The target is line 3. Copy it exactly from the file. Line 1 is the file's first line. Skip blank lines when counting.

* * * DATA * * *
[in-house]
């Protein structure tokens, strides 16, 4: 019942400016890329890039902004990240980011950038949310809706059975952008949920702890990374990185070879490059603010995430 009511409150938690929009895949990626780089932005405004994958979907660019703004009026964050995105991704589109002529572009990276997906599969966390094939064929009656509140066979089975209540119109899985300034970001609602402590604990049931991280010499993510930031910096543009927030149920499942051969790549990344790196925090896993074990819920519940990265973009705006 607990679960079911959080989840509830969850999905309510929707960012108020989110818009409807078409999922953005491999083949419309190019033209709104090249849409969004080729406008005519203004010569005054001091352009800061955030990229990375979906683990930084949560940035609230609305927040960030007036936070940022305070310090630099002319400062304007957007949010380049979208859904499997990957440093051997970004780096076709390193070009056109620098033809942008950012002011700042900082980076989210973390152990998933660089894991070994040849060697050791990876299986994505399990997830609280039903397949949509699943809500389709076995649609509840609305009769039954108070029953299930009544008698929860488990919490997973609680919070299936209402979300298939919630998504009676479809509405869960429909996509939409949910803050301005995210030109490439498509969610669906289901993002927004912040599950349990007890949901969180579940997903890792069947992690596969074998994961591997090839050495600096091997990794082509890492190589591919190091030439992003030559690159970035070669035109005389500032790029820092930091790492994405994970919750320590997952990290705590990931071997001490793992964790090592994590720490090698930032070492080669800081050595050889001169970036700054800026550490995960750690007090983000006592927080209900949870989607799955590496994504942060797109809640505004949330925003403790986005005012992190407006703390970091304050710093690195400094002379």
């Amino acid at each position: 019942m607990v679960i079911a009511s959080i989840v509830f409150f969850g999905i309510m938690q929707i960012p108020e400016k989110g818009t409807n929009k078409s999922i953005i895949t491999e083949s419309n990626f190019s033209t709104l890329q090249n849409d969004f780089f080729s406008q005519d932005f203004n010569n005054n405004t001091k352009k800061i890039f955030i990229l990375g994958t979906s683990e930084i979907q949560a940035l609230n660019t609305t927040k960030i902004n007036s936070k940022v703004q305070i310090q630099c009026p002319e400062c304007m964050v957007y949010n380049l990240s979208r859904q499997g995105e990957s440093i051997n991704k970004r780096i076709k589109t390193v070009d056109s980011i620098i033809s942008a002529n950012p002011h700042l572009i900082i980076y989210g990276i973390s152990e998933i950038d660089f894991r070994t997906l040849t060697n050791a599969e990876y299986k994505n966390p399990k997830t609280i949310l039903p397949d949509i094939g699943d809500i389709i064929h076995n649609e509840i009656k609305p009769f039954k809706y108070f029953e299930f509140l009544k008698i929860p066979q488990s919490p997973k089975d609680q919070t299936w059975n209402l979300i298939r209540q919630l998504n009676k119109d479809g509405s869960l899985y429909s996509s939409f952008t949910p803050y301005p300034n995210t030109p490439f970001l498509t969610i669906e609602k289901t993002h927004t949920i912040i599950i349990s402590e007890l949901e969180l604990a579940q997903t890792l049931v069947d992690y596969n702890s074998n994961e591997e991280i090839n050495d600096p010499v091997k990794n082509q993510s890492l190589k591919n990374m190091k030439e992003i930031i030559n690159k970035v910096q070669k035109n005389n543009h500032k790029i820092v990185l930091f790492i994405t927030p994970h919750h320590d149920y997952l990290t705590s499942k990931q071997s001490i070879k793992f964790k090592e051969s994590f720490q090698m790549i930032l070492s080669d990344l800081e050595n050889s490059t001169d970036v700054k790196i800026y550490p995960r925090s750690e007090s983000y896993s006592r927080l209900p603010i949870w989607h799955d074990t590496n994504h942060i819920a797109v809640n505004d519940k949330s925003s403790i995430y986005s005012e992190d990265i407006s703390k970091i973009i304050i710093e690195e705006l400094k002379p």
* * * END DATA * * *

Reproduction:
């Amino acid at each position: 019942m607990v679960i079911a009511s959080i989840v509830f409150f969850g999905i309510m938690q929707i960012p108020e400016k989110g818009t409807n929009k078409s999922i953005i895949t491999e083949s419309n990626f190019s033209t709104l890329q090249n849409d969004f780089f080729s406008q005519d932005f203004n010569n005054n405004t001091k352009k800061i890039f955030i990229l990375g994958t979906s683990e930084i979907q949560a940035l609230n660019t609305t927040k960030i902004n007036s936070k940022v703004q305070i310090q630099c009026p002319e400062c304007m964050v957007y949010n380049l990240s979208r859904q499997g995105e990957s440093i051997n991704k970004r780096i076709k589109t390193v070009d056109s980011i620098i033809s942008a002529n950012p002011h700042l572009i900082i980076y989210g990276i973390s152990e998933i950038d660089f894991r070994t997906l040849t060697n050791a599969e990876y299986k994505n966390p399990k997830t609280i949310l039903p397949d949509i094939g699943d809500i389709i064929h076995n649609e509840i009656k609305p009769f039954k809706y108070f029953e299930f509140l009544k008698i929860p066979q488990s919490p997973k089975d609680q919070t299936w059975n209402l979300i298939r209540q919630l998504n009676k119109d479809g509405s869960l899985y429909s996509s939409f952008t949910p803050y301005p300034n995210t030109p490439f970001l498509t969610i669906e609602k289901t993002h927004t949920i912040i599950i349990s402590e007890l949901e969180l604990a579940q997903t890792l049931v069947d992690y596969n702890s074998n994961e591997e991280i090839n050495d600096p010499v091997k990794n082509q993510s890492l190589k591919n990374m190091k030439e992003i930031i030559n690159k970035v910096q070669k035109n005389n543009h500032k790029i820092v990185l930091f790492i994405t927030p994970h919750h320590d149920y997952l990290t705590s499942k990931q071997s001490i070879k793992f964790k090592e051969s994590f720490q090698m790549i930032l070492s080669d990344l800081e050595n050889s490059t001169d970036v700054k790196i800026y550490p995960r925090s750690e007090s983000y896993s006592r927080l209900p603010i949870w989607h799955d074990t590496n994504h942060i819920a797109v809640n505004d519940k949330s925003s403790i995430y986005s005012e992190d990265i407006s703390k970091i973009i304050i710093e690195e705006l400094k002379p």